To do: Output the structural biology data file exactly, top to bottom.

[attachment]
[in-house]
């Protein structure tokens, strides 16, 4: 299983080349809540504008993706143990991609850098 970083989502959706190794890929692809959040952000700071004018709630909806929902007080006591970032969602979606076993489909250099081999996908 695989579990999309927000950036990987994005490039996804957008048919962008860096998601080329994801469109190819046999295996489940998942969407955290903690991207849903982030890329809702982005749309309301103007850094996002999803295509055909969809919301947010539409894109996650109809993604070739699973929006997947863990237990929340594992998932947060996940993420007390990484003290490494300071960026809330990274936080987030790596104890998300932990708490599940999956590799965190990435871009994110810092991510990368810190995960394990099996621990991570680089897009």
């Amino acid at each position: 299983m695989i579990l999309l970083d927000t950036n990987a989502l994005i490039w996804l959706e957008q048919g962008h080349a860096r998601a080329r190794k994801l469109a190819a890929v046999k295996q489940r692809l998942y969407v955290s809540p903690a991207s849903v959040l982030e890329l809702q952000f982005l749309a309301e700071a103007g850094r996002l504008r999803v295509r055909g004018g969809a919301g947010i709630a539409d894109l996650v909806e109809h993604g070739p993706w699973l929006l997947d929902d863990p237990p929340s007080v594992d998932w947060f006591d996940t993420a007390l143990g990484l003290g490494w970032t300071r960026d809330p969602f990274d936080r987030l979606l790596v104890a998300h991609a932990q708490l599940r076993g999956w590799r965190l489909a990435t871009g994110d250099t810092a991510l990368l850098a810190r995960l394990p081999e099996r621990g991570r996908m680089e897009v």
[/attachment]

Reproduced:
[in-house]
């Protein structure tokens, strides 16, 4: 299983080349809540504008993706143990991609850098 970083989502959706190794890929692809959040952000700071004018709630909806929902007080006591970032969602979606076993489909250099081999996908 695989579990999309927000950036990987994005490039996804957008048919962008860096998601080329994801469109190819046999295996489940998942969407955290903690991207849903982030890329809702982005749309309301103007850094996002999803295509055909969809919301947010539409894109996650109809993604070739699973929006997947863990237990929340594992998932947060996940993420007390990484003290490494300071960026809330990274936080987030790596104890998300932990708490599940999956590799965190990435871009994110810092991510990368810190995960394990099996621990991570680089897009």
């Amino acid at each position: 299983m695989i579990l999309l970083d927000t950036n990987a989502l994005i490039w996804l959706e957008q048919g962008h080349a860096r998601a080329r190794k994801l469109a190819a890929v046999k295996q489940r692809l998942y969407v955290s809540p903690a991207s849903v959040l982030e890329l809702q952000f982005l749309a309301e700071a103007g850094r996002l504008r999803v295509r055909g004018g969809a919301g947010i709630a539409d894109l996650v909806e109809h993604g070739p993706w699973l929006l997947d929902d863990p237990p929340s007080v594992d998932w947060f006591d996940t993420a007390l143990g990484l003290g490494w970032t300071r960026d809330p969602f990274d936080r987030l979606l790596v104890a998300h991609a932990q708490l599940r076993g999956w590799r965190l489909a990435t871009g994110d250099t810092a991510l990368l850098a810190r995960l394990p081999e099996r621990g991570r996908m680089e897009v």